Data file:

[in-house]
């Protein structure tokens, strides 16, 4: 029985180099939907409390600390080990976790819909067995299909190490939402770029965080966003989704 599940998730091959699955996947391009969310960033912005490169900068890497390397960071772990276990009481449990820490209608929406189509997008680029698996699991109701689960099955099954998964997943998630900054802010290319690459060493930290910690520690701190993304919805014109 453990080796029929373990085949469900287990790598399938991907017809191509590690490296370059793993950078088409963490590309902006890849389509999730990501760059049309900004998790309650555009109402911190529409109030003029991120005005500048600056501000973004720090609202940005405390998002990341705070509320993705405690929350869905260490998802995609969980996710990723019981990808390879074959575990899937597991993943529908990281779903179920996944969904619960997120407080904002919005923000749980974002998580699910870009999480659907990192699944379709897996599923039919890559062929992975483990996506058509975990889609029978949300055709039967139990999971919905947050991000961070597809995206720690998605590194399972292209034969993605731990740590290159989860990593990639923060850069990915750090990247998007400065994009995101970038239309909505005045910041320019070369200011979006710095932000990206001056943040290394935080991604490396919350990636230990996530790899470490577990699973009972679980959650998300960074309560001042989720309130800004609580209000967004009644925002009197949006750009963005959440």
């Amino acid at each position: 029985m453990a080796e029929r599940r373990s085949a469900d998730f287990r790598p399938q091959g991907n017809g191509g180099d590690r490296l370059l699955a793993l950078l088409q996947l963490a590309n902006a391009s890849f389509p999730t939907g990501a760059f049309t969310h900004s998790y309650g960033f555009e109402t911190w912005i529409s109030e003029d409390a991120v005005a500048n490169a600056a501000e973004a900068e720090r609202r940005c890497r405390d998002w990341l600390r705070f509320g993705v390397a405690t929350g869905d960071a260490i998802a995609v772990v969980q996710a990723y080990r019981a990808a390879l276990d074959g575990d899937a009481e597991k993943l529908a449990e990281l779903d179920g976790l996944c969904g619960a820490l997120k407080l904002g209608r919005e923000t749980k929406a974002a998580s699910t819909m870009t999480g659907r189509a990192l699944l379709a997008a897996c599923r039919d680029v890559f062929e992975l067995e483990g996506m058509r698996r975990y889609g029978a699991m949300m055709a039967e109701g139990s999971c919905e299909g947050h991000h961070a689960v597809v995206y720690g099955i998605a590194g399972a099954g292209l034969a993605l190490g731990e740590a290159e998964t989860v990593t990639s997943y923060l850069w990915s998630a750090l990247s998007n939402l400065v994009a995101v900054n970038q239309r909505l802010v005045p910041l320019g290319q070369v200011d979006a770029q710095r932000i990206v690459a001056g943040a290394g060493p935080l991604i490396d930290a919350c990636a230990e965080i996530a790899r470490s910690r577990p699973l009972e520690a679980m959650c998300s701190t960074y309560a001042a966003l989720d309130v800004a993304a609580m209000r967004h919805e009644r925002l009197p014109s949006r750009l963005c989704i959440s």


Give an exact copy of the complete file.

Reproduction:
[in-house]
């Protein structure tokens, strides 16, 4: 029985180099939907409390600390080990976790819909067995299909190490939402770029965080966003989704 599940998730091959699955996947391009969310960033912005490169900068890497390397960071772990276990009481449990820490209608929406189509997008680029698996699991109701689960099955099954998964997943998630900054802010290319690459060493930290910690520690701190993304919805014109 453990080796029929373990085949469900287990790598399938991907017809191509590690490296370059793993950078088409963490590309902006890849389509999730990501760059049309900004998790309650555009109402911190529409109030003029991120005005500048600056501000973004720090609202940005405390998002990341705070509320993705405690929350869905260490998802995609969980996710990723019981990808390879074959575990899937597991993943529908990281779903179920996944969904619960997120407080904002919005923000749980974002998580699910870009999480659907990192699944379709897996599923039919890559062929992975483990996506058509975990889609029978949300055709039967139990999971919905947050991000961070597809995206720690998605590194399972292209034969993605731990740590290159989860990593990639923060850069990915750090990247998007400065994009995101970038239309909505005045910041320019070369200011979006710095932000990206001056943040290394935080991604490396919350990636230990996530790899470490577990699973009972679980959650998300960074309560001042989720309130800004609580209000967004009644925002009197949006750009963005959440």
């Amino acid at each position: 029985m453990a080796e029929r599940r373990s085949a469900d998730f287990r790598p399938q091959g991907n017809g191509g180099d590690r490296l370059l699955a793993l950078l088409q996947l963490a590309n902006a391009s890849f389509p999730t939907g990501a760059f049309t969310h900004s998790y309650g960033f555009e109402t911190w912005i529409s109030e003029d409390a991120v005005a500048n490169a600056a501000e973004a900068e720090r609202r940005c890497r405390d998002w990341l600390r705070f509320g993705v390397a405690t929350g869905d960071a260490i998802a995609v772990v969980q996710a990723y080990r019981a990808a390879l276990d074959g575990d899937a009481e597991k993943l529908a449990e990281l779903d179920g976790l996944c969904g619960a820490l997120k407080l904002g209608r919005e923000t749980k929406a974002a998580s699910t819909m870009t999480g659907r189509a990192l699944l379709a997008a897996c599923r039919d680029v890559f062929e992975l067995e483990g996506m058509r698996r975990y889609g029978a699991m949300m055709a039967e109701g139990s999971c919905e299909g947050h991000h961070a689960v597809v995206y720690g099955i998605a590194g399972a099954g292209l034969a993605l190490g731990e740590a290159e998964t989860v990593t990639s997943y923060l850069w990915s998630a750090l990247s998007n939402l400065v994009a995101v900054n970038q239309r909505l802010v005045p910041l320019g290319q070369v200011d979006a770029q710095r932000i990206v690459a001056g943040a290394g060493p935080l991604i490396d930290a919350c990636a230990e965080i996530a790899r470490s910690r577990p699973l009972e520690a679980m959650c998300s701190t960074y309560a001042a966003l989720d309130v800004a993304a609580m209000r967004h919805e009644r925002l009197p014109s949006r750009l963005c989704i959440s």